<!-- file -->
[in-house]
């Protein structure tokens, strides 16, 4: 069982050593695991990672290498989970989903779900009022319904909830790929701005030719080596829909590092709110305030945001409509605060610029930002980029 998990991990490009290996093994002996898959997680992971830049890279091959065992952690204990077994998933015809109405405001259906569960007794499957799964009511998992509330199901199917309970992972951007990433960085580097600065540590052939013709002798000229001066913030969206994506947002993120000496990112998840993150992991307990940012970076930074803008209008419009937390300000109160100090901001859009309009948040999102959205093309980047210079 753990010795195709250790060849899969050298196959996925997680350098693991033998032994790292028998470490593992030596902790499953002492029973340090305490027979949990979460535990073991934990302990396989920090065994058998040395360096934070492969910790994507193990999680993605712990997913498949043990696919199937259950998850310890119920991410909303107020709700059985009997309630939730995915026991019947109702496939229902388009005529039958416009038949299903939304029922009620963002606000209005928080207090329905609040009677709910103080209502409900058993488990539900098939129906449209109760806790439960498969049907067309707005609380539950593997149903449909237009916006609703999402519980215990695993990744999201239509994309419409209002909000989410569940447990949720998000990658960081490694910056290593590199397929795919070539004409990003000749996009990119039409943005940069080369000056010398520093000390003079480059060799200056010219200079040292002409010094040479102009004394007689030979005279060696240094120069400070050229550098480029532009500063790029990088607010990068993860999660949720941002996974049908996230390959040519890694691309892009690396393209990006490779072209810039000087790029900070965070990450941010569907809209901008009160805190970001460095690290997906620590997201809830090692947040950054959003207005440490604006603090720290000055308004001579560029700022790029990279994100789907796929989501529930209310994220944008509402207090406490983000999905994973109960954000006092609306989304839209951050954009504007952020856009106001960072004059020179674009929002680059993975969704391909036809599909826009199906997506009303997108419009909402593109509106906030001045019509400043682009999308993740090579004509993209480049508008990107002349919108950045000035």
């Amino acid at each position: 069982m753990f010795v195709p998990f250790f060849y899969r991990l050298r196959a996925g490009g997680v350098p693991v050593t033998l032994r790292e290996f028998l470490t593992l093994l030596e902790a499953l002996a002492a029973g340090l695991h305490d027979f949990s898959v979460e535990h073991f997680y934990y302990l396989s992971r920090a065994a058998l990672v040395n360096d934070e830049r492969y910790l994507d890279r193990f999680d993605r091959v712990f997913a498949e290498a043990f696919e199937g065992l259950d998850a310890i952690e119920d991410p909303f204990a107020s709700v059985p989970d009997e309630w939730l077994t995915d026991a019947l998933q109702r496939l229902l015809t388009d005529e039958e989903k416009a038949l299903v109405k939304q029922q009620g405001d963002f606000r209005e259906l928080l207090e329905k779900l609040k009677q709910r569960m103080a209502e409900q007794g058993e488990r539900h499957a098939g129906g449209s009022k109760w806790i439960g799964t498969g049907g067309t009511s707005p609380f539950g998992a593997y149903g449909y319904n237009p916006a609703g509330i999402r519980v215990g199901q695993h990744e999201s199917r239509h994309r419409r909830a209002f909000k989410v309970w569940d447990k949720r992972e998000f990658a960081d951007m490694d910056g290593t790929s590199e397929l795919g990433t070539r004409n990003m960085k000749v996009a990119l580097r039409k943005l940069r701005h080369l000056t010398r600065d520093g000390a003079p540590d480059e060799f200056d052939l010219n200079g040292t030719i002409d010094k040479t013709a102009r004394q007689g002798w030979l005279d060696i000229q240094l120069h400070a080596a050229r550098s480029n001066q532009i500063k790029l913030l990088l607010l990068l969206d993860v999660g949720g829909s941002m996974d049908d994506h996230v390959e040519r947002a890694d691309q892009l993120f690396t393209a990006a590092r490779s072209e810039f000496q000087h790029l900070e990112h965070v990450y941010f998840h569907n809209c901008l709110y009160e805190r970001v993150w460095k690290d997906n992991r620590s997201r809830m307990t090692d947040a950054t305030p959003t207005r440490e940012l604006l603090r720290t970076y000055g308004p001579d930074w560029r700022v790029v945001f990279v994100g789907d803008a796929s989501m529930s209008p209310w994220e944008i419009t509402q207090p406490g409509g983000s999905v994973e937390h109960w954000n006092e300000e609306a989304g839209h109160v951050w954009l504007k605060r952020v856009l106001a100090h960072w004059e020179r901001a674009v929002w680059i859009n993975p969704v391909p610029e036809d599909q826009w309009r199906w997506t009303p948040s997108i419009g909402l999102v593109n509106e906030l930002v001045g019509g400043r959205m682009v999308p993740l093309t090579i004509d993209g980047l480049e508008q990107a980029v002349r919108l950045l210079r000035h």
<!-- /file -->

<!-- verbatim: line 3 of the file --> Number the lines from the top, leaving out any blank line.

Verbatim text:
């Amino acid at each position: 069982m753990f010795v195709p998990f250790f060849y899969r991990l050298r196959a996925g490009g997680v350098p693991v050593t033998l032994r790292e290996f028998l470490t593992l093994l030596e902790a499953l002996a002492a029973g340090l695991h305490d027979f949990s898959v979460e535990h073991f997680y934990y302990l396989s992971r920090a065994a058998l990672v040395n360096d934070e830049r492969y910790l994507d890279r193990f999680d993605r091959v712990f997913a498949e290498a043990f696919e199937g065992l259950d998850a310890i952690e119920d991410p909303f204990a107020s709700v059985p989970d009997e309630w939730l077994t995915d026991a019947l998933q109702r496939l229902l015809t388009d005529e039958e989903k416009a038949l299903v109405k939304q029922q009620g405001d963002f606000r209005e259906l928080l207090e329905k779900l609040k009677q709910r569960m103080a209502e409900q007794g058993e488990r539900h499957a098939g129906g449209s009022k109760w806790i439960g799964t498969g049907g067309t009511s707005p609380f539950g998992a593997y149903g449909y319904n237009p916006a609703g509330i999402r519980v215990g199901q695993h990744e999201s199917r239509h994309r419409r909830a209002f909000k989410v309970w569940d447990k949720r992972e998000f990658a960081d951007m490694d910056g290593t790929s590199e397929l795919g990433t070539r004409n990003m960085k000749v996009a990119l580097r039409k943005l940069r701005h080369l000056t010398r600065d520093g000390a003079p540590d480059e060799f200056d052939l010219n200079g040292t030719i002409d010094k040479t013709a102009r004394q007689g002798w030979l005279d060696i000229q240094l120069h400070a080596a050229r550098s480029n001066q532009i500063k790029l913030l990088l607010l990068l969206d993860v999660g949720g829909s941002m996974d049908d994506h996230v390959e040519r947002a890694d691309q892009l993120f690396t393209a990006a590092r490779s072209e810039f000496q000087h790029l900070e990112h965070v990450y941010f998840h569907n809209c901008l709110y009160e805190r970001v993150w460095k690290d997906n992991r620590s997201r809830m307990t090692d947040a950054t305030p959003t207005r440490e940012l604006l603090r720290t970076y000055g308004p001579d930074w560029r700022v790029v945001f990279v994100g789907d803008a796929s989501m529930s209008p209310w994220e944008i419009t509402q207090p406490g409509g983000s999905v994973e937390h109960w954000n006092e300000e609306a989304g839209h109160v951050w954009l504007k605060r952020v856009l106001a100090h960072w004059e020179r901001a674009v929002w680059i859009n993975p969704v391909p610029e036809d599909q826009w309009r199906w997506t009303p948040s997108i419009g909402l999102v593109n509106e906030l930002v001045g019509g400043r959205m682009v999308p993740l093309t090579i004509d993209g980047l480049e508008q990107a980029v002349r919108l950045l210079r000035h």